Horrorstor has been sitting on my GoodReads list of books to read for a long time now, so imagine my surprise when I popped into my local library to grab some less boring bedtime reading materials for my minions and there it was, sitting all shiny and new…waiting for me.
The premise is pretty simple. A particular American IKEA knockoff store called ORSK is experiencing vandalism in the middle of the night. The vandalism must be occurring between 2 and 7 am each night when the security lights inside the store shut down (side note: why would they do that?). Basil the store manager approaches Amy (who’s very close to being fired) and Ruth (the ultimate employee) to work a secret dusk to dawn shift with him to find out who or what is vandalizing the store. Amy can’t turn it down because she needs the money for back rent and Ruth doesn’t have anything better to do.
While doing their overnight shift, they come upon two other employees with visions of capturing ghosts on camera and selling their ghost hunting style video to the likes of Bravo (never A&E! inside joke from the book). While talking, Matt and Trinity reveal that the store was built on a very old, and quite notorious site that might be contributing to all the odd things that are occurring in the store at night. With only one true believer in the group, we’ve got Basil attempting to right everything in the store before corporate comes the next morning, Amy attempting to just make it through the night without getting fired, Ruth enjoying the company (and yet simultaneously experiencing flashbacks of childhood fears), Matt attempting to get into Trinity’s pants and Trinity trying to see a real live ghost. After an ill advised seance, “the gates are opened” and kind of literally, all hell breaks loose.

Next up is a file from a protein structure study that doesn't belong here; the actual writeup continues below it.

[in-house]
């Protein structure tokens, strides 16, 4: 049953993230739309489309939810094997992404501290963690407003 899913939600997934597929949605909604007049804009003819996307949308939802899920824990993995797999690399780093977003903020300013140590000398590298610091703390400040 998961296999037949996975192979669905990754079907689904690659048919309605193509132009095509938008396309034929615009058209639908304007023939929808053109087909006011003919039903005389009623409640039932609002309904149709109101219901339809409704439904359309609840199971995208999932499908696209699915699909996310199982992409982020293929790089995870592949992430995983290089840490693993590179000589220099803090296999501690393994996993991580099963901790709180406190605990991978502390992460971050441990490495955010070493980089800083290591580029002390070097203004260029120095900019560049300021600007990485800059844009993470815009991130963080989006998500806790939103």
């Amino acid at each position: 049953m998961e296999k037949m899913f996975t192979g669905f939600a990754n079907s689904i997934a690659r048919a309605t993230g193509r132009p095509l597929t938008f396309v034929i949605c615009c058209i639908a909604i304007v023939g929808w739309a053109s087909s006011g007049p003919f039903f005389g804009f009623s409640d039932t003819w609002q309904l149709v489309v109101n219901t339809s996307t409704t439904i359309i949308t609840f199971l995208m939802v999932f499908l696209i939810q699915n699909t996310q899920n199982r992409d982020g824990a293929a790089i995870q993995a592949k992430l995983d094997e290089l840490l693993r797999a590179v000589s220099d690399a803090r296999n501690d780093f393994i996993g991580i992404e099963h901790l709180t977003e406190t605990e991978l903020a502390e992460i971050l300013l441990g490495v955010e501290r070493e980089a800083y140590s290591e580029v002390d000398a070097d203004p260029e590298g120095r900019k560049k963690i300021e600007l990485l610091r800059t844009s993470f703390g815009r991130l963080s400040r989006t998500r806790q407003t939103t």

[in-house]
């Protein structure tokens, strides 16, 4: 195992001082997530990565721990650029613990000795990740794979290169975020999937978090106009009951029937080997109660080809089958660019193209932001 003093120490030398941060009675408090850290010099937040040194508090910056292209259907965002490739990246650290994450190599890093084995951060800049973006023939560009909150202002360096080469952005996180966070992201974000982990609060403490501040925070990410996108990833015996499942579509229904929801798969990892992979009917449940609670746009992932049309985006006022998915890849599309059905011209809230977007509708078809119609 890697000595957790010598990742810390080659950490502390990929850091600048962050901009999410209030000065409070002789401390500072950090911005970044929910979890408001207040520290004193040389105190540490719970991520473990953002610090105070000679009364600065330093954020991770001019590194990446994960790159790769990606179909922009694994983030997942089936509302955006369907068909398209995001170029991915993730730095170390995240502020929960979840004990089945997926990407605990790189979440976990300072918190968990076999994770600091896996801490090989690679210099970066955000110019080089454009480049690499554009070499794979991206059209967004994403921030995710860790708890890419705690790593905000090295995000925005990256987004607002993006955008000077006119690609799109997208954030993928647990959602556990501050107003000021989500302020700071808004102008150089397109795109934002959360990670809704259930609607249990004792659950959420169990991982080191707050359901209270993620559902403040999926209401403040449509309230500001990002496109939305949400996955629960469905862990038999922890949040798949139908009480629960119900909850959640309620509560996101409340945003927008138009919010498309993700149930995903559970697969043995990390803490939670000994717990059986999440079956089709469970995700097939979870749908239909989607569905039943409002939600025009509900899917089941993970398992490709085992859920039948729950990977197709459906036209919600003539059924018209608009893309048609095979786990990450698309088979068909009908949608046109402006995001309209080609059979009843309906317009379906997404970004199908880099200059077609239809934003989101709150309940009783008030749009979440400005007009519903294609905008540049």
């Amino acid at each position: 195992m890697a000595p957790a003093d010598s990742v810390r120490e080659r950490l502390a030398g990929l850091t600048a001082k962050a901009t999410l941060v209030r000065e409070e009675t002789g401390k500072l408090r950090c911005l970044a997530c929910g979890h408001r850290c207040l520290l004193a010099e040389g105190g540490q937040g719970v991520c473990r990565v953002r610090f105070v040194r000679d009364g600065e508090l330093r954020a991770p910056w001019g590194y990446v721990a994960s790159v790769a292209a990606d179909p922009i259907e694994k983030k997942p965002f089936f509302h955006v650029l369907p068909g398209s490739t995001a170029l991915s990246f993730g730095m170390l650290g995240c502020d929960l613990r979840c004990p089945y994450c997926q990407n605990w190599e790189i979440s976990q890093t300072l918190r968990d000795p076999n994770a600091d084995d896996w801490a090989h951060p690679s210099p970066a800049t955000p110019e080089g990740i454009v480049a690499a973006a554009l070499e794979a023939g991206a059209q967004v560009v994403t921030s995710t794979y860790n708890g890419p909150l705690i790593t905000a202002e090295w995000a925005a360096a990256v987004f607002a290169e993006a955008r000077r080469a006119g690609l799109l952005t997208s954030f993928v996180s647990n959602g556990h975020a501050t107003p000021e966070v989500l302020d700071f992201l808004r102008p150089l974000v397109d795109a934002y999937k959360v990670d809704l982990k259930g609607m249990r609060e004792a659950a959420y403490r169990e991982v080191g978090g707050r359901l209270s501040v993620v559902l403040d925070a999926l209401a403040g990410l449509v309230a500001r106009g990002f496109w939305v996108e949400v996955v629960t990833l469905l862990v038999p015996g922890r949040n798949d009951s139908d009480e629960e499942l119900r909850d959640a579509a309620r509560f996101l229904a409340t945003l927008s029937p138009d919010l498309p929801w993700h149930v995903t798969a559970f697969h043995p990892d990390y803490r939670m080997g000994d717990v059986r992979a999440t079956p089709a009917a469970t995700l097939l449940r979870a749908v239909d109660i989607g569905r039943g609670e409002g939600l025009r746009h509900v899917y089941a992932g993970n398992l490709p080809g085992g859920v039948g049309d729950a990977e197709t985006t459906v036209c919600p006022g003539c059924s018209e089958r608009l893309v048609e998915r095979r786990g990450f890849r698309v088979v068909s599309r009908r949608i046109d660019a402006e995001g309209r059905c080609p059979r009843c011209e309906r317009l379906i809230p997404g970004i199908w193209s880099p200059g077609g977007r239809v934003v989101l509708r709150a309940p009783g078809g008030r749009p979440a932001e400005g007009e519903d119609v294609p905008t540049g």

The premise is pretty fantastic; it was kind of like a cross between Poltergeist, The Gate, and all that anyone who has ever worked retail knows to be hell–complete with the manager who was sucked down all the kool aid and can spout company rhetoric at any given moment (I’m thankful to be far removed from that world now, but the scars are still there). The execution of the novel/plot was just ok to me. I enjoyed reading the book (killing it off in just a few hours) but as a horror novel, there’s a lot of exposition but not quite as much pay off as I would want once the secret of that particular ORSK store is revealed. I think this is a matter of possible personal preference and it probably won’t take away from the book for the average reader. Typically with horror, I like getting to know the characters before they get picked off, it’s the only way you care what’s happening. Think about the movie Alien. If we didn’t spend all that time with the crew, then we wouldn’t know who’s dying and we probably wouldn’t care as much, but through their interaction with one another we get to know then and we do care. But here in Horrorstor, the exposition gets a little bogged down by the “working in retail is awful” shtick (which it TOTALLY is, but I don’t think we need to hear about it for that many pages). If you don’t like your horror gory and/or you like a supernatural element to your horror, I think this might be the book for you. The design of the book and all the different ORSK product descriptions were pretty delightful and that in itself made the book worth reading- it was pretty darn spiffy.